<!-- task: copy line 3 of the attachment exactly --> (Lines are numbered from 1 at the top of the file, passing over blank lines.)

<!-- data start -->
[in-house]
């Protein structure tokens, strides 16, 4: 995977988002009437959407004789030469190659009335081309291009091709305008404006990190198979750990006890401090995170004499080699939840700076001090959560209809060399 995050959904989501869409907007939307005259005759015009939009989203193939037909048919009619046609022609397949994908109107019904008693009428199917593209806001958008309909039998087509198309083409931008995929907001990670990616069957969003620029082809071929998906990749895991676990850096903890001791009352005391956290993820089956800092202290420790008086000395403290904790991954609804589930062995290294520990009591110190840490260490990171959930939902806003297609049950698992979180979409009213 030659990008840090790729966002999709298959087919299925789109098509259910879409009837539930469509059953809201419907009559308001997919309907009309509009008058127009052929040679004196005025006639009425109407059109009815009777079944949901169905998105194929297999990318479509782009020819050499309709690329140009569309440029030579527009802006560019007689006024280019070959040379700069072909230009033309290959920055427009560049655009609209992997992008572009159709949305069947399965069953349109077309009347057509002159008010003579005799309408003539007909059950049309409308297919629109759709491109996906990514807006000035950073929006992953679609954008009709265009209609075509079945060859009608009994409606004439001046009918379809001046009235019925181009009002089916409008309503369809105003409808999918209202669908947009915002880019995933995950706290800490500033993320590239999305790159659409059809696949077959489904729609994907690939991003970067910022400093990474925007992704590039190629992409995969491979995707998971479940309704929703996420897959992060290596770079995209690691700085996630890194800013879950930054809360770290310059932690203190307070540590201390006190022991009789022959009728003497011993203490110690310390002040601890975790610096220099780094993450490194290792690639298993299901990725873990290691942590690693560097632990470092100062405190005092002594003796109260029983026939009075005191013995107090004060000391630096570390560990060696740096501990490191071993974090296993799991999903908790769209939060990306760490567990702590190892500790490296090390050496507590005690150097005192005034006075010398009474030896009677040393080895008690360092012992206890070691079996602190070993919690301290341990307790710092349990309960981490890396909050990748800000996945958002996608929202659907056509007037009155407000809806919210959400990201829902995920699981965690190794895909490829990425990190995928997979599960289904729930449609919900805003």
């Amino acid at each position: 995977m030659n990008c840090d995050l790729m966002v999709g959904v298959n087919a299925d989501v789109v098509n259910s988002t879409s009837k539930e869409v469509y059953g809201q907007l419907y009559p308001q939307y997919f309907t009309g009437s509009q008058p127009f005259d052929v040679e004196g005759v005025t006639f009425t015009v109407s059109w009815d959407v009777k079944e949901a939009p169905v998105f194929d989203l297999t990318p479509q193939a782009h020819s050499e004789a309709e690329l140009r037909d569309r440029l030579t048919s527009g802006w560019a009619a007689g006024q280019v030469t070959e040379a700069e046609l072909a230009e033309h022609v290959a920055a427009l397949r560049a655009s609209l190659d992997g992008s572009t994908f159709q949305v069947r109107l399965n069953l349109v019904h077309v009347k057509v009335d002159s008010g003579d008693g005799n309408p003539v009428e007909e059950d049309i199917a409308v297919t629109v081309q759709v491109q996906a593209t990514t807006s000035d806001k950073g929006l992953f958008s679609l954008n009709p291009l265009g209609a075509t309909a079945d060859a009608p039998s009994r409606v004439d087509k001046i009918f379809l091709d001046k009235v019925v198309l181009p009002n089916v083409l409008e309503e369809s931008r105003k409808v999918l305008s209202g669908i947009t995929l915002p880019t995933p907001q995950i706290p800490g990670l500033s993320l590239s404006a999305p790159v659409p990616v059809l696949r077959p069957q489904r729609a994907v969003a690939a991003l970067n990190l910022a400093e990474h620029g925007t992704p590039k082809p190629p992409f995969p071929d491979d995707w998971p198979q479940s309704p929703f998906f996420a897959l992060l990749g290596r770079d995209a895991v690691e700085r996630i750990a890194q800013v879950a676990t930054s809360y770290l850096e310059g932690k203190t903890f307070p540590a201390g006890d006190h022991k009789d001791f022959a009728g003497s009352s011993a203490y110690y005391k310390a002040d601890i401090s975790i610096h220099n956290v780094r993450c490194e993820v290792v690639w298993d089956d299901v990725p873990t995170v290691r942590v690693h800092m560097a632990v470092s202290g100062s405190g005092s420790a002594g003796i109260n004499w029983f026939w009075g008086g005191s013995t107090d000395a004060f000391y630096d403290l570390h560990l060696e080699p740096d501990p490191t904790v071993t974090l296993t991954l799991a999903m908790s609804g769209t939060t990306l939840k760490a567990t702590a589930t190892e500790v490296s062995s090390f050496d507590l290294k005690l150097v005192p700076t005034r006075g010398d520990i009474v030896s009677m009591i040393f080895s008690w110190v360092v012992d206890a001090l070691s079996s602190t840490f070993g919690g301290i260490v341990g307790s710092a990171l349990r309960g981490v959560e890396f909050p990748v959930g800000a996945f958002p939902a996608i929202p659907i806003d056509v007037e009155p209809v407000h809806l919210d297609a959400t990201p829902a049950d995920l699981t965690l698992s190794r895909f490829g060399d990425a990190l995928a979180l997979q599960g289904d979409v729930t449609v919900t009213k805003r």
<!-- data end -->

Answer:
């Amino acid at each position: 995977m030659n990008c840090d995050l790729m966002v999709g959904v298959n087919a299925d989501v789109v098509n259910s988002t879409s009837k539930e869409v469509y059953g809201q907007l419907y009559p308001q939307y997919f309907t009309g009437s509009q008058p127009f005259d052929v040679e004196g005759v005025t006639f009425t015009v109407s059109w009815d959407v009777k079944e949901a939009p169905v998105f194929d989203l297999t990318p479509q193939a782009h020819s050499e004789a309709e690329l140009r037909d569309r440029l030579t048919s527009g802006w560019a009619a007689g006024q280019v030469t070959e040379a700069e046609l072909a230009e033309h022609v290959a920055a427009l397949r560049a655009s609209l190659d992997g992008s572009t994908f159709q949305v069947r109107l399965n069953l349109v019904h077309v009347k057509v009335d002159s008010g003579d008693g005799n309408p003539v009428e007909e059950d049309i199917a409308v297919t629109v081309q759709v491109q996906a593209t990514t807006s000035d806001k950073g929006l992953f958008s679609l954008n009709p291009l265009g209609a075509t309909a079945d060859a009608p039998s009994r409606v004439d087509k001046i009918f379809l091709d001046k009235v019925v198309l181009p009002n089916v083409l409008e309503e369809s931008r105003k409808v999918l305008s209202g669908i947009t995929l915002p880019t995933p907001q995950i706290p800490g990670l500033s993320l590239s404006a999305p790159v659409p990616v059809l696949r077959p069957q489904r729609a994907v969003a690939a991003l970067n990190l910022a400093e990474h620029g925007t992704p590039k082809p190629p992409f995969p071929d491979d995707w998971p198979q479940s309704p929703f998906f996420a897959l992060l990749g290596r770079d995209a895991v690691e700085r996630i750990a890194q800013v879950a676990t930054s809360y770290l850096e310059g932690k203190t903890f307070p540590a201390g006890d006190h022991k009789d001791f022959a009728g003497s009352s011993a203490y110690y005391k310390a002040d601890i401090s975790i610096h220099n956290v780094r993450c490194e993820v290792v690639w298993d089956d299901v990725p873990t995170v290691r942590v690693h800092m560097a632990v470092s202290g100062s405190g005092s420790a002594g003796i109260n004499w029983f026939w009075g008086g005191s013995t107090d000395a004060f000391y630096d403290l570390h560990l060696e080699p740096d501990p490191t904790v071993t974090l296993t991954l799991a999903m908790s609804g769209t939060t990306l939840k760490a567990t702590a589930t190892e500790v490296s062995s090390f050496d507590l290294k005690l150097v005192p700076t005034r006075g010398d520990i009474v030896s009677m009591i040393f080895s008690w110190v360092v012992d206890a001090l070691s079996s602190t840490f070993g919690g301290i260490v341990g307790s710092a990171l349990r309960g981490v959560e890396f909050p990748v959930g800000a996945f958002p939902a996608i929202p659907i806003d056509v007037e009155p209809v407000h809806l919210d297609a959400t990201p829902a049950d995920l699981t965690l698992s190794r895909f490829g060399d990425a990190l995928a979180l997979q599960g289904d979409v729930t449609v919900t009213k805003r």